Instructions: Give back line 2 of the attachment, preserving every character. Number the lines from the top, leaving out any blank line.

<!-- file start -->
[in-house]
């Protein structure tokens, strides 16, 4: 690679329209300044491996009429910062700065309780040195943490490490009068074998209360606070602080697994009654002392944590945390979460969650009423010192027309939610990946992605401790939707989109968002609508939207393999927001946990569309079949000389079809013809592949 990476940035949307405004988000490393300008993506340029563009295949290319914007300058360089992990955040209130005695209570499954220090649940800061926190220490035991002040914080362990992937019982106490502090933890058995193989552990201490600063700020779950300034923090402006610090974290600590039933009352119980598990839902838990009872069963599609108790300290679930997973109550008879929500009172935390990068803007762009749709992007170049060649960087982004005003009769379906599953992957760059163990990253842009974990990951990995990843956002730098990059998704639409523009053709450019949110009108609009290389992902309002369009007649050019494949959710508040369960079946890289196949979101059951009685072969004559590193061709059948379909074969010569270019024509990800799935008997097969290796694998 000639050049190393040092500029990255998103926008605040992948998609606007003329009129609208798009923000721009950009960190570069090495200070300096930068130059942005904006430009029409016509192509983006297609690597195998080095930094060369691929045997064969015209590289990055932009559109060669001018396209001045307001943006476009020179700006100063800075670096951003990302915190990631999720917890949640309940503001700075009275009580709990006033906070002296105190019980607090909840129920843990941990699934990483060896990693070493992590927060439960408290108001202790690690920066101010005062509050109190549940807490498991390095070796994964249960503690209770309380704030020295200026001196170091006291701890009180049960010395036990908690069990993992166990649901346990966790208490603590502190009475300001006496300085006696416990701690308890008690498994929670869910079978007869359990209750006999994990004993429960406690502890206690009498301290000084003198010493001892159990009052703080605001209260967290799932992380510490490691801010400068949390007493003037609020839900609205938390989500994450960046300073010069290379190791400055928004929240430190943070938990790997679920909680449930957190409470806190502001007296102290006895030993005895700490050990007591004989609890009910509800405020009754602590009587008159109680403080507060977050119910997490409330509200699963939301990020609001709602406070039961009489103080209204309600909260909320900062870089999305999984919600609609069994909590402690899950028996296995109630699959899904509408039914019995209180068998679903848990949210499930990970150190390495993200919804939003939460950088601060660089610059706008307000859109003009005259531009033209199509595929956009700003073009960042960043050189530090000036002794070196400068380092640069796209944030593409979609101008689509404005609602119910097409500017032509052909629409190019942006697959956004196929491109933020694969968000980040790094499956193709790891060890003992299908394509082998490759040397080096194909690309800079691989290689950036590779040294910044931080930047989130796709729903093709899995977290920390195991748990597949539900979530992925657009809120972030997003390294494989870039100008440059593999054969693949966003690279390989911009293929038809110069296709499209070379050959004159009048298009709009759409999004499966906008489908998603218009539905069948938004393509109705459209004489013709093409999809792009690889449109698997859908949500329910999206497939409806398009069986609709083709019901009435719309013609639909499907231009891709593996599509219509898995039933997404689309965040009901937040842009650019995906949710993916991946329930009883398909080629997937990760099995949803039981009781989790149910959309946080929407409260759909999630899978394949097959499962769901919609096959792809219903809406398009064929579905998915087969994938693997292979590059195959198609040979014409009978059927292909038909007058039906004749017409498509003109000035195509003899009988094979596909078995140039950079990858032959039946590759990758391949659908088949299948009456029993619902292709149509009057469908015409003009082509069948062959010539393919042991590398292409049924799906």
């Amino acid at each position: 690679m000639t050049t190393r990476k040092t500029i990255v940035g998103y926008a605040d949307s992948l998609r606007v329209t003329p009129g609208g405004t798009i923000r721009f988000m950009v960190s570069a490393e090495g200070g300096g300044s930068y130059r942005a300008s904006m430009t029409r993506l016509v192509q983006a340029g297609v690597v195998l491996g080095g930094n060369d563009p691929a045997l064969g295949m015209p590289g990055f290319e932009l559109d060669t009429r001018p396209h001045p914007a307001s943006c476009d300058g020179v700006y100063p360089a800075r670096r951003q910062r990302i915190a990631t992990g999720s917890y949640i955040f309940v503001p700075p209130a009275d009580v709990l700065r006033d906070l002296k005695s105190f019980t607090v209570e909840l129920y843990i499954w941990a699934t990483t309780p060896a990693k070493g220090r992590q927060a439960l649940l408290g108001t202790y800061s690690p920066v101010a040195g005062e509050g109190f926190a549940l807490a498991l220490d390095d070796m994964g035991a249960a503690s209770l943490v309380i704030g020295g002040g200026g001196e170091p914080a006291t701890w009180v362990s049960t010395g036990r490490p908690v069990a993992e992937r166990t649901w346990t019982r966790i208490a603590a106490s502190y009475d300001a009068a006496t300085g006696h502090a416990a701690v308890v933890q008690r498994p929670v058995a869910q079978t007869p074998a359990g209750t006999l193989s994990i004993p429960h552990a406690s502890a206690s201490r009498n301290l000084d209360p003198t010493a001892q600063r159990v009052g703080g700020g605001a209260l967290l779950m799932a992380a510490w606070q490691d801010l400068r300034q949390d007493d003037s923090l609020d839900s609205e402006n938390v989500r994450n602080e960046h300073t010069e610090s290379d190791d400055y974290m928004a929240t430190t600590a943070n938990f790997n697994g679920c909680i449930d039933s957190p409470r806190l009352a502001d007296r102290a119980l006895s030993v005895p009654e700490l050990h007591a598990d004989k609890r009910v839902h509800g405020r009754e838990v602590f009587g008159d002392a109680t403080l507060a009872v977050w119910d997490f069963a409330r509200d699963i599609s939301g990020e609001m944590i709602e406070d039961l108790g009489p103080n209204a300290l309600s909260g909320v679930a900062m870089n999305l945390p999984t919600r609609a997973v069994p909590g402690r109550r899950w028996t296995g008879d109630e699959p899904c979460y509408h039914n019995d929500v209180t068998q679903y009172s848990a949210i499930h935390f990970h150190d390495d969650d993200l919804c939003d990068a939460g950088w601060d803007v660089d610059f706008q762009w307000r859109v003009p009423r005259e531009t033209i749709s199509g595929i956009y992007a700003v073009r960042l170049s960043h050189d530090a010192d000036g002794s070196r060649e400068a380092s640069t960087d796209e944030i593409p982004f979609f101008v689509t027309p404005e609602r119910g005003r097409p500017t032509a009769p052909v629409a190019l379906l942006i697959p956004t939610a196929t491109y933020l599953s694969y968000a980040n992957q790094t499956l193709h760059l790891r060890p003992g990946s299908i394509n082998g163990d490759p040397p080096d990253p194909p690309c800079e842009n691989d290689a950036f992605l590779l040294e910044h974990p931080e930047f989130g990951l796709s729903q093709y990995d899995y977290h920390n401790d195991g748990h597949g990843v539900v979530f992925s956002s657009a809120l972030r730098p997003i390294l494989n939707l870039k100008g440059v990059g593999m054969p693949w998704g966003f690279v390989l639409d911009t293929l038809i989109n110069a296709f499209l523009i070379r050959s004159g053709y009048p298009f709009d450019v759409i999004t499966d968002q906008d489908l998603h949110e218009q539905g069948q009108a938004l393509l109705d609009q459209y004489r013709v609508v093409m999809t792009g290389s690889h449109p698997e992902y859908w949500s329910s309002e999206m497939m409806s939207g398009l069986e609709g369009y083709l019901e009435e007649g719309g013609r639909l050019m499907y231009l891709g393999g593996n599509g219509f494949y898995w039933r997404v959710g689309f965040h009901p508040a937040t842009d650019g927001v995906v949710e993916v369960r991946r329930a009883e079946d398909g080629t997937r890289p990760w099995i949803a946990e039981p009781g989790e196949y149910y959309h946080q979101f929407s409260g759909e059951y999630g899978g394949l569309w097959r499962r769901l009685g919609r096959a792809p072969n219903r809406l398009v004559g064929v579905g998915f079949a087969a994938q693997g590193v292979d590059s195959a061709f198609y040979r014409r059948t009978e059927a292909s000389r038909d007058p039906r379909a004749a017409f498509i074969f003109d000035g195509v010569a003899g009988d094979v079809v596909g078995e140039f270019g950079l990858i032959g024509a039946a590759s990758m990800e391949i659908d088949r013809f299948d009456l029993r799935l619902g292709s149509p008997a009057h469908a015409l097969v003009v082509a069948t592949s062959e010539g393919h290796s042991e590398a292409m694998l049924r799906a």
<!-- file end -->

């Protein structure tokens, strides 16, 4: 690679329209300044491996009429910062700065309780040195943490490490009068074998209360606070602080697994009654002392944590945390979460969650009423010192027309939610990946992605401790939707989109968002609508939207393999927001946990569309079949000389079809013809592949 990476940035949307405004988000490393300008993506340029563009295949290319914007300058360089992990955040209130005695209570499954220090649940800061926190220490035991002040914080362990992937019982106490502090933890058995193989552990201490600063700020779950300034923090402006610090974290600590039933009352119980598990839902838990009872069963599609108790300290679930997973109550008879929500009172935390990068803007762009749709992007170049060649960087982004005003009769379906599953992957760059163990990253842009974990990951990995990843956002730098990059998704639409523009053709450019949110009108609009290389992902309002369009007649050019494949959710508040369960079946890289196949979101059951009685072969004559590193061709059948379909074969010569270019024509990800799935008997097969290796694998 000639050049190393040092500029990255998103926008605040992948998609606007003329009129609208798009923000721009950009960190570069090495200070300096930068130059942005904006430009029409016509192509983006297609690597195998080095930094060369691929045997064969015209590289990055932009559109060669001018396209001045307001943006476009020179700006100063800075670096951003990302915190990631999720917890949640309940503001700075009275009580709990006033906070002296105190019980607090909840129920843990941990699934990483060896990693070493992590927060439960408290108001202790690690920066101010005062509050109190549940807490498991390095070796994964249960503690209770309380704030020295200026001196170091006291701890009180049960010395036990908690069990993992166990649901346990966790208490603590502190009475300001006496300085006696416990701690308890008690498994929670869910079978007869359990209750006999994990004993429960406690502890206690009498301290000084003198010493001892159990009052703080605001209260967290799932992380510490490691801010400068949390007493003037609020839900609205938390989500994450960046300073010069290379190791400055928004929240430190943070938990790997679920909680449930957190409470806190502001007296102290006895030993005895700490050990007591004989609890009910509800405020009754602590009587008159109680403080507060977050119910997490409330509200699963939301990020609001709602406070039961009489103080209204309600909260909320900062870089999305999984919600609609069994909590402690899950028996296995109630699959899904509408039914019995209180068998679903848990949210499930990970150190390495993200919804939003939460950088601060660089610059706008307000859109003009005259531009033209199509595929956009700003073009960042960043050189530090000036002794070196400068380092640069796209944030593409979609101008689509404005609602119910097409500017032509052909629409190019942006697959956004196929491109933020694969968000980040790094499956193709790891060890003992299908394509082998490759040397080096194909690309800079691989290689950036590779040294910044931080930047989130796709729903093709899995977290920390195991748990597949539900979530992925657009809120972030997003390294494989870039100008440059593999054969693949966003690279390989911009293929038809110069296709499209070379050959004159009048298009709009759409999004499966906008489908998603218009539905069948938004393509109705459209004489013709093409999809792009690889449109698997859908949500329910999206497939409806398009069986609709083709019901009435719309013609639909499907231009891709593996599509219509898995039933997404689309965040009901937040842009650019995906949710993916991946329930009883398909080629997937990760099995949803039981009781989790149910959309946080929407409260759909999630899978394949097959499962769901919609096959792809219903809406398009064929579905998915087969994938693997292979590059195959198609040979014409009978059927292909038909007058039906004749017409498509003109000035195509003899009988094979596909078995140039950079990858032959039946590759990758391949659908088949299948009456029993619902292709149509009057469908015409003009082509069948062959010539393919042991590398292409049924799906």